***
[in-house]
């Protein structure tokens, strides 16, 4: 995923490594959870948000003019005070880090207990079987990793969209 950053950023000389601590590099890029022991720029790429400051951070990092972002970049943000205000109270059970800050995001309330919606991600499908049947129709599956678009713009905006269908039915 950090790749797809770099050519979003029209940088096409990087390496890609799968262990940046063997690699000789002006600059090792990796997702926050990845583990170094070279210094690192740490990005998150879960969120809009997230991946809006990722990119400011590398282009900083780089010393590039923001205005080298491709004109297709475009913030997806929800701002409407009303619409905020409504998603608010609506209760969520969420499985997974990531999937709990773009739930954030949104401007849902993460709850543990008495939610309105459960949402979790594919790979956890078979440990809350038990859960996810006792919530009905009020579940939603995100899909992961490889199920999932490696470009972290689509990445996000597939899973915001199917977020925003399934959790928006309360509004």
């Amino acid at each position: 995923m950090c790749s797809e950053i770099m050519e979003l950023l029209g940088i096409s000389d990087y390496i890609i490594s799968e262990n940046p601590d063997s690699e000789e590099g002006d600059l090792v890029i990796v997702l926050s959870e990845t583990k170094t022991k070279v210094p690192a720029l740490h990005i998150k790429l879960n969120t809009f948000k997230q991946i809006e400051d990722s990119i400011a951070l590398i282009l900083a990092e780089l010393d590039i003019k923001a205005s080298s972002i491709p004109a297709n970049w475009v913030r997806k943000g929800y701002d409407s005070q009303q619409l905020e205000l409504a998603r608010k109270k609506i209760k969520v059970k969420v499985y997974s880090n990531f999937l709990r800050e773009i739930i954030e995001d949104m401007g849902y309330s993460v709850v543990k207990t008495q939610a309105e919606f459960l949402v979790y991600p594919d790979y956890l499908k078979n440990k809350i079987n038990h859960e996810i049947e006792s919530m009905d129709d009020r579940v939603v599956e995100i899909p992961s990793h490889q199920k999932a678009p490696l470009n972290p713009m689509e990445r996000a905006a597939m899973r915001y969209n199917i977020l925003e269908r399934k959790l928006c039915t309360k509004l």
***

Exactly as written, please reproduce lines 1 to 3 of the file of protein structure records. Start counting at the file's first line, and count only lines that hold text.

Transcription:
[in-house]
């Protein structure tokens, strides 16, 4: 995923490594959870948000003019005070880090207990079987990793969209 950053950023000389601590590099890029022991720029790429400051951070990092972002970049943000205000109270059970800050995001309330919606991600499908049947129709599956678009713009905006269908039915 950090790749797809770099050519979003029209940088096409990087390496890609799968262990940046063997690699000789002006600059090792990796997702926050990845583990170094070279210094690192740490990005998150879960969120809009997230991946809006990722990119400011590398282009900083780089010393590039923001205005080298491709004109297709475009913030997806929800701002409407009303619409905020409504998603608010609506209760969520969420499985997974990531999937709990773009739930954030949104401007849902993460709850543990008495939610309105459960949402979790594919790979956890078979440990809350038990859960996810006792919530009905009020579940939603995100899909992961490889199920999932490696470009972290689509990445996000597939899973915001199917977020925003399934959790928006309360509004």
């Amino acid at each position: 995923m950090c790749s797809e950053i770099m050519e979003l950023l029209g940088i096409s000389d990087y390496i890609i490594s799968e262990n940046p601590d063997s690699e000789e590099g002006d600059l090792v890029i990796v997702l926050s959870e990845t583990k170094t022991k070279v210094p690192a720029l740490h990005i998150k790429l879960n969120t809009f948000k997230q991946i809006e400051d990722s990119i400011a951070l590398i282009l900083a990092e780089l010393d590039i003019k923001a205005s080298s972002i491709p004109a297709n970049w475009v913030r997806k943000g929800y701002d409407s005070q009303q619409l905020e205000l409504a998603r608010k109270k609506i209760k969520v059970k969420v499985y997974s880090n990531f999937l709990r800050e773009i739930i954030e995001d949104m401007g849902y309330s993460v709850v543990k207990t008495q939610a309105e919606f459960l949402v979790y991600p594919d790979y956890l499908k078979n440990k809350i079987n038990h859960e996810i049947e006792s919530m009905d129709d009020r579940v939603v599956e995100i899909p992961s990793h490889q199920k999932a678009p490696l470009n972290p713009m689509e990445r996000a905006a597939m899973r915001y969209n199917i977020l925003e269908r399934k959790l928006c039915t309360k509004l």